Spotted Salamander /
This is large blue-black salamander with large yellow or orange spots from the head to
tail. The Spotted Salamander can grow to over 20 cm in total length, including its long
tail. This species is sometimes called the Yellow-spotted Salamander.
The Jefferson Complex salamanders are
similar in shape and size, but they lack the large yellowish spots.
The Spotted Salamander is found throughout much of Canada east of Lake Superior. Outside
of Canada, it is found across the eastern United States as far south as Louisiana.
Deciduous or mixed forests and hillsides around ponds are the preferred habitat. Breeding
ponds tend to be shallow and without fish.
Breeding occurs in early spring, often while there is still ice on the ponds. Females
lay up to 250 eggs in a mass attached to submerged vegetation. The mass quickly swells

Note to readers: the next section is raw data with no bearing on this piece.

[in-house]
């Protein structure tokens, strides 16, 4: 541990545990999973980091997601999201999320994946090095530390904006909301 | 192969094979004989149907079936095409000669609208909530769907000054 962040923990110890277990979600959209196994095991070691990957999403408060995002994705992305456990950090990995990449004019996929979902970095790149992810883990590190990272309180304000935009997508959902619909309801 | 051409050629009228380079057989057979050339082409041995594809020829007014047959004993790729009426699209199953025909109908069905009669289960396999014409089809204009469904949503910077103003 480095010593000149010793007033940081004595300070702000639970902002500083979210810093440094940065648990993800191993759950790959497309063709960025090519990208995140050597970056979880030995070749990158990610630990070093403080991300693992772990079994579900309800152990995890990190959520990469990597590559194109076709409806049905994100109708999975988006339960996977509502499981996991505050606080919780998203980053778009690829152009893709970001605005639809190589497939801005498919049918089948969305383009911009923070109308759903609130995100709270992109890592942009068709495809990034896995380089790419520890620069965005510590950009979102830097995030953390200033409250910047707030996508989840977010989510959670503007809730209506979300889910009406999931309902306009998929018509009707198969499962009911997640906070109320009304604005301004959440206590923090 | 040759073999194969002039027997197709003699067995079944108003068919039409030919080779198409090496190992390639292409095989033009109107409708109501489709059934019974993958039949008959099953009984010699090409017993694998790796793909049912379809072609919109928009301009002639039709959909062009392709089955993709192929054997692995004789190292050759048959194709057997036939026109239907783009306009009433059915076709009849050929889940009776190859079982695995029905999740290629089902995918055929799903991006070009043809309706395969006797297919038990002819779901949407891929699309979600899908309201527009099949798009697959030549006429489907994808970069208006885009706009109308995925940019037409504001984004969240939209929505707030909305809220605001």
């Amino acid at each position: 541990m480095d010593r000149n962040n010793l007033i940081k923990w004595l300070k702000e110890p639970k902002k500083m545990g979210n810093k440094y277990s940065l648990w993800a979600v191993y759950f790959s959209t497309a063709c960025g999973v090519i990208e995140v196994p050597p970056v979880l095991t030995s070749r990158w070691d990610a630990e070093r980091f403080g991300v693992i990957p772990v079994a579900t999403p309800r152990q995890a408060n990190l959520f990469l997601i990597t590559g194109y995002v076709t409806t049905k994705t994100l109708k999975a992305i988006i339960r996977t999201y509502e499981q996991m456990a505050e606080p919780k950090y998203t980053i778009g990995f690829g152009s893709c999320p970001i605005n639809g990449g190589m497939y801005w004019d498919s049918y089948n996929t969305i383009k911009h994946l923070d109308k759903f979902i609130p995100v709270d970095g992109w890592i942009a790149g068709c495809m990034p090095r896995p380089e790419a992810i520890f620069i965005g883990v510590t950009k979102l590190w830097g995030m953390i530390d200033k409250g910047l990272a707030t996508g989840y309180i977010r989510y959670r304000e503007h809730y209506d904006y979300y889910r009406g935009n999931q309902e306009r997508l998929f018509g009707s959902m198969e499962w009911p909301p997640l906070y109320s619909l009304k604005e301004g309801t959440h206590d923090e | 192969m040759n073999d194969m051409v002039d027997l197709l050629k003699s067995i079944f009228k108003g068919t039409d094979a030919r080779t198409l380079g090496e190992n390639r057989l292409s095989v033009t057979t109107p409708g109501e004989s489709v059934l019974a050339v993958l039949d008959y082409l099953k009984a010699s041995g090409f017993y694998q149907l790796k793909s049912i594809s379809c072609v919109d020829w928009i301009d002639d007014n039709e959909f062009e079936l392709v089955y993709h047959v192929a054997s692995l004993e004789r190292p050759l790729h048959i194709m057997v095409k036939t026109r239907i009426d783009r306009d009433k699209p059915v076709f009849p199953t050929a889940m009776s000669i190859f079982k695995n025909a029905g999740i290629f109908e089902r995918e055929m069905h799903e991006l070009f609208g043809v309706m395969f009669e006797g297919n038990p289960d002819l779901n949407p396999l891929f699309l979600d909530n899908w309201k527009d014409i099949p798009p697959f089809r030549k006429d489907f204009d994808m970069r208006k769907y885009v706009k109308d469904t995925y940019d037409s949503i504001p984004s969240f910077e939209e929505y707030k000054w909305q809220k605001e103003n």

to the size and shape of a tennis ball. In one to two months the eggs hatch, at which
time the larvae are just over 1 cm in total length. It takes another two to three months
for the larvae to transform into salamanders 2.5-3.5 cm long. Males will take two to
three years to reach maturity, while females can take three to five years.
Outside of the breeding season Spotted Salamanders tend to live underground in burrows or
under logs. During rainy nights they may be found foraging on the forest floor. They eat a
variety of insects and other invertebrates such as worms and slugs. Spotted Salamanders
can live for over 30 years in the wild.
Spotted Salamanders are quite sensitive to the effects of acid rain. Acidification of
ponds can prevent eggs from hatching or affect the development of larvae. There is no
evidence of decline in Spotted Salamanders.